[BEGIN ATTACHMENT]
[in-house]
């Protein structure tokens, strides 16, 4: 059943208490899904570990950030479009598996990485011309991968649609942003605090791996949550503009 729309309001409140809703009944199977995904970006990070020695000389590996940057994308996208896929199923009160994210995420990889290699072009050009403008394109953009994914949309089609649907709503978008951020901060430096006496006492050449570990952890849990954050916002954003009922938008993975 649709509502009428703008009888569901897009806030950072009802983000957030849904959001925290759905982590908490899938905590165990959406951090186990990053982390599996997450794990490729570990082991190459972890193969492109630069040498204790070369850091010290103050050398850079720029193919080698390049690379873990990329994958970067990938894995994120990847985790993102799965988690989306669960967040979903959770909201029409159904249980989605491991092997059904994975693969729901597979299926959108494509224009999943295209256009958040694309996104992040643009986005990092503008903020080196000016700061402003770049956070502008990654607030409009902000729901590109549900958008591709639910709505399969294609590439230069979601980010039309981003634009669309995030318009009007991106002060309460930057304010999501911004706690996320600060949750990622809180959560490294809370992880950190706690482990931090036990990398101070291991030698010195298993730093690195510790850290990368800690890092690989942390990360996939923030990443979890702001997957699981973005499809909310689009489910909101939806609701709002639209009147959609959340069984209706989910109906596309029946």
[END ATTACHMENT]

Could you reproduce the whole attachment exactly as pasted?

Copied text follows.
[in-house]
């Protein structure tokens, strides 16, 4: 059943208490899904570990950030479009598996990485011309991968649609942003605090791996949550503009 729309309001409140809703009944199977995904970006990070020695000389590996940057994308996208896929199923009160994210995420990889290699072009050009403008394109953009994914949309089609649907709503978008951020901060430096006496006492050449570990952890849990954050916002954003009922938008993975 649709509502009428703008009888569901897009806030950072009802983000957030849904959001925290759905982590908490899938905590165990959406951090186990990053982390599996997450794990490729570990082991190459972890193969492109630069040498204790070369850091010290103050050398850079720029193919080698390049690379873990990329994958970067990938894995994120990847985790993102799965988690989306669960967040979903959770909201029409159904249980989605491991092997059904994975693969729901597979299926959108494509224009999943295209256009958040694309996104992040643009986005990092503008903020080196000016700061402003770049956070502008990654607030409009902000729901590109549900958008591709639910709505399969294609590439230069979601980010039309981003634009669309995030318009009007991106002060309460930057304010999501911004706690996320600060949750990622809180959560490294809370992880950190706690482990931090036990990398101070291991030698010195298993730093690195510790850290990368800690890092690989942390990360996939923030990443979890702001997957699981973005499809909310689009489910909101939806609701709002639209009147959609959340069984209706989910109906596309029946």